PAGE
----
5:26 pm Nov. 18, 20111
In an interview with CNN yesterday, Deputy Mayor Howard Wolfson presented his defense of the city's decision to prohibit press coverage of the late-night raid on the Zuccotti Park encampment that had been the hub of the Occupy Wall Street protests.
"In the middle of an active, ongoing police action, you don't have reporters along," he said.
"Many times reporters observe operations like this," the host pushed back.
"This is not an episode of Cops," Wolfson said. "We don't take reporters when we're busting down doors."
There is some basis in the law for Wolfson's idea that the press can be excluded from certain kinds of government operations, according to Ellen Yaroshefsky, who's a professor at the Cardozo School of Law.
"You can imagine a very narrow circumstance where police are arresting someone and don't wanna show who it is, or if they need to keep their identity secret, if they think they're violent," said Yaroshefsky. "Those are circumstances that could justify a very narrow restriction."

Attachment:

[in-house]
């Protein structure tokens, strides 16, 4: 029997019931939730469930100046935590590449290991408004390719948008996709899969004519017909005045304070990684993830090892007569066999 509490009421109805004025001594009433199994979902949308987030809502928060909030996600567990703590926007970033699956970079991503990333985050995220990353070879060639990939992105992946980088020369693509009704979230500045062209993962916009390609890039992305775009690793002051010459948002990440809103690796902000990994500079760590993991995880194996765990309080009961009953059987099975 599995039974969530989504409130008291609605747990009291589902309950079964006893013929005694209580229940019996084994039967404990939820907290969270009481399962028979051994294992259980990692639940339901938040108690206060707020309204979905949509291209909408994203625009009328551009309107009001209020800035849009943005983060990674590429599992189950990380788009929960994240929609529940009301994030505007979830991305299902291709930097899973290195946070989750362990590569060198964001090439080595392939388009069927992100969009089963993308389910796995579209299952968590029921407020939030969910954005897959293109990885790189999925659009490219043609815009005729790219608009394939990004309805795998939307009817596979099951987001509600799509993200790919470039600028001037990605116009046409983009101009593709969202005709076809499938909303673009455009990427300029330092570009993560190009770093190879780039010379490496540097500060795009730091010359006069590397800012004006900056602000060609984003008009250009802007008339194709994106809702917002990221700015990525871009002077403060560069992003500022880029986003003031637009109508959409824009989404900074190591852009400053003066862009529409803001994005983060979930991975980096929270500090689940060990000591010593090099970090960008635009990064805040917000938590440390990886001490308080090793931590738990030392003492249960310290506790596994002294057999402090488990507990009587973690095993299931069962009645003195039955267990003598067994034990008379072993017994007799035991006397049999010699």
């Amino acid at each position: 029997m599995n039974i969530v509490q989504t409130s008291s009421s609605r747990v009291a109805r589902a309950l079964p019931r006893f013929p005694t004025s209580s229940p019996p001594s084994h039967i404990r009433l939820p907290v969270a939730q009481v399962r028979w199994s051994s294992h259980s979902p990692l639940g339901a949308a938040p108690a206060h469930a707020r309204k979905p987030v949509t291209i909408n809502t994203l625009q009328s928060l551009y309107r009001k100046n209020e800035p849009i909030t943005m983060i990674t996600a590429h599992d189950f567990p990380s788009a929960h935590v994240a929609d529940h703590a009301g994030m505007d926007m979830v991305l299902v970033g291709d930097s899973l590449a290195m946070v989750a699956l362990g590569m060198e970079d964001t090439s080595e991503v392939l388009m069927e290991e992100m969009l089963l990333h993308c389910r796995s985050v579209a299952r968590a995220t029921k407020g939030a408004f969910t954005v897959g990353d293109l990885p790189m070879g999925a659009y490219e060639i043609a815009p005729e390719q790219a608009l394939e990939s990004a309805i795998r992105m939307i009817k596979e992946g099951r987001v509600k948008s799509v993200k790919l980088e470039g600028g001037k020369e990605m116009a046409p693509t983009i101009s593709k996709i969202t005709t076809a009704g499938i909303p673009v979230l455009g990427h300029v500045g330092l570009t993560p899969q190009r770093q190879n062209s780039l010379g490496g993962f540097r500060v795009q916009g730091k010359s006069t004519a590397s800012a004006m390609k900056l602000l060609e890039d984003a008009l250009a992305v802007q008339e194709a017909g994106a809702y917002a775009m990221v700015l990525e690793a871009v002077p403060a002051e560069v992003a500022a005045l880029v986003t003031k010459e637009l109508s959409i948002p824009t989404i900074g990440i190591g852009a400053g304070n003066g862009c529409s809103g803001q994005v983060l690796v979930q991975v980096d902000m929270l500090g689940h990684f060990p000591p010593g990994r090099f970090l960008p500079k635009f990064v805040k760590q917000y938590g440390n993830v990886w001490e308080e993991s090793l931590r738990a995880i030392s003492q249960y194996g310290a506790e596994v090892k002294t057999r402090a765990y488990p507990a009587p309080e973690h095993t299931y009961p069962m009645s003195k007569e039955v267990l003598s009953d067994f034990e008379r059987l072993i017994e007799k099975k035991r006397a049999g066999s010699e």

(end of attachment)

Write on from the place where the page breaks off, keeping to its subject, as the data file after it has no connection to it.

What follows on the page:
"But we have a very robust view of the role of the press here," she said. "It is not an adequate defense in these circumstances. The press had every right to be there. That action did not fit into any category of an emergency or danger that might justify any sort of restriction."
It's the First Amendment, really, that's at issue, she said. The reporters were there to document the police arrests of protesters who would not leave the park; was arresting them for staying a violation of the First Amendment, we asked?
"Absolutely," she said. "It was troubling that the police violated the Constitution in such a blatant way."
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